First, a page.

Merging Social and Clinical Concepts: Self-Compassion and Acceptance and Action

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Given that the National Institute of Health is currently focusing on a translational approach to research, the fields of clinical and social psychology have been coming together to foster mutual understandings of shared concepts. Acceptance and action, two processes in Acceptance and Commitment Therapy, are prevalent in the clinical research and literature following the advent of 3rd wave (cognitive and behavioral) therapies. During this same time self-compassion, or the concept that internal states should be accepted by the individual as only responses to the environment and that the individual should continue to act on value directed goals, has been gaining credibility in the social psychology literature. Self-compassion combines mindfulness, recognition of a common humanity, and self-kindness. The current study focuses on selfcompassion and acceptance and action.. These two concepts share similarities by way of encouraging the individual to look at situations and reactions objectively and accept the negative aspects as part of the human experience not as a reflection of self. These two concepts may be particularly relevant when dealing with a stigmatizing characteristic or situation. Specifically, the individual at risk for perceiving stigma may engage these tools to understand that others experience similar situations and that their internal reactions are part of the human condition. Thus, the implementation of such concepts could mitigate some of the negative aspects of stigma. The current study looks at self-compassion and acceptance and action in the context of parental reactions regarding their children’s behavioral concerns. Specifically, we look at parents’ stigma of their child’s behavior, stigma of seeking help for their child, and willingness to seek help. Initial analysis of this cross-sectional data revealed that among parents, higher scores on acceptance and action, as well as self-compassion, predicted lower perceived stigma of the problem behavior. Additionally, parents’ stigma of seeking help for their child’s behavior predicted willingness to seek help, suggesting that in addition to logistical barriers (e.g., transportation, availability of services) to seeking help for their children, parents may also face social psychological barriers. These findings identify specific concepts that may influence parents’ perception of stigma and willingness to seek services that can be targeted to increase service use for children with behavioral problems. Discussion will surround the specific settings in which parents are willing to seek services (doctor’s office versus mental health facility) and the roles of self-compassion and acceptance in reducing stigma in order to enhance service seeking.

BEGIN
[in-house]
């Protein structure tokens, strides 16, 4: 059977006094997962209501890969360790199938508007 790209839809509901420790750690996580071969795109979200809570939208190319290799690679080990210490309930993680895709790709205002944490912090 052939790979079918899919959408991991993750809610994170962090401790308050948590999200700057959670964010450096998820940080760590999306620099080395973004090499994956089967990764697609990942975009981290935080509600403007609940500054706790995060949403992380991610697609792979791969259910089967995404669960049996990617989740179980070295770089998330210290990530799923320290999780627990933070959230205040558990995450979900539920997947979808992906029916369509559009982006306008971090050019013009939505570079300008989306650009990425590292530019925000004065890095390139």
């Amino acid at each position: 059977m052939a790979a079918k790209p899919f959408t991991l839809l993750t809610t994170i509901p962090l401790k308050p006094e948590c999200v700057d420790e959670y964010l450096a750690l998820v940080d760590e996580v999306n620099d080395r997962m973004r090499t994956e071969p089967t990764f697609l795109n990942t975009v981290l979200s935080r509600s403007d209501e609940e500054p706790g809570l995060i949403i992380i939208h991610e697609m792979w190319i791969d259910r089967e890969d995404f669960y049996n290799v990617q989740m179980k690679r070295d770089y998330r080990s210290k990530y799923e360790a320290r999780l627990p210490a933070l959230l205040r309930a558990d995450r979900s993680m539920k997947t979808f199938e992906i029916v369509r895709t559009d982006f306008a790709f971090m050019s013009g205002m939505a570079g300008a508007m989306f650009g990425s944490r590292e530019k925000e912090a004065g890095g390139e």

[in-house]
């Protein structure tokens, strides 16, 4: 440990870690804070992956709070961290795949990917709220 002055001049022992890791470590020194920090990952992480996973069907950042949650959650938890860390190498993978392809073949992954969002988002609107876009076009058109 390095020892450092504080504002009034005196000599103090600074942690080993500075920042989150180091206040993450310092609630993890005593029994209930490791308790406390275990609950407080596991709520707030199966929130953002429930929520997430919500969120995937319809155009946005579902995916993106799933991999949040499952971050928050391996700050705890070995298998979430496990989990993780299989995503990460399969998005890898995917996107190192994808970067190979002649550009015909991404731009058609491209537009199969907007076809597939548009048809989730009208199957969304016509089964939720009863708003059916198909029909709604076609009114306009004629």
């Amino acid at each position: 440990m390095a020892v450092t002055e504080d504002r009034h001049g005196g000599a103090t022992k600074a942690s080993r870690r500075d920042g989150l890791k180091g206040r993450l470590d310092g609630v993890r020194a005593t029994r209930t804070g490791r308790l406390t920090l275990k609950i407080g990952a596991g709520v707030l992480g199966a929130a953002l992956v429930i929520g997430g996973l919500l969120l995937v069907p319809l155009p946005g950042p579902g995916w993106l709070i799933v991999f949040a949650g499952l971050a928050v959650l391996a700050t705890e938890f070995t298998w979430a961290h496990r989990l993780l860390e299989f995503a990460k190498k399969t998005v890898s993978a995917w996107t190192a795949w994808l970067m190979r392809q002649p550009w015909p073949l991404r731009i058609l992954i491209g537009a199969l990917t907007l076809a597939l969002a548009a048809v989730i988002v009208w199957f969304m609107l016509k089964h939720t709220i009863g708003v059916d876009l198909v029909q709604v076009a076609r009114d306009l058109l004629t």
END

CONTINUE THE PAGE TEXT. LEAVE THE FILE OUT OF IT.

Johnson City, TN

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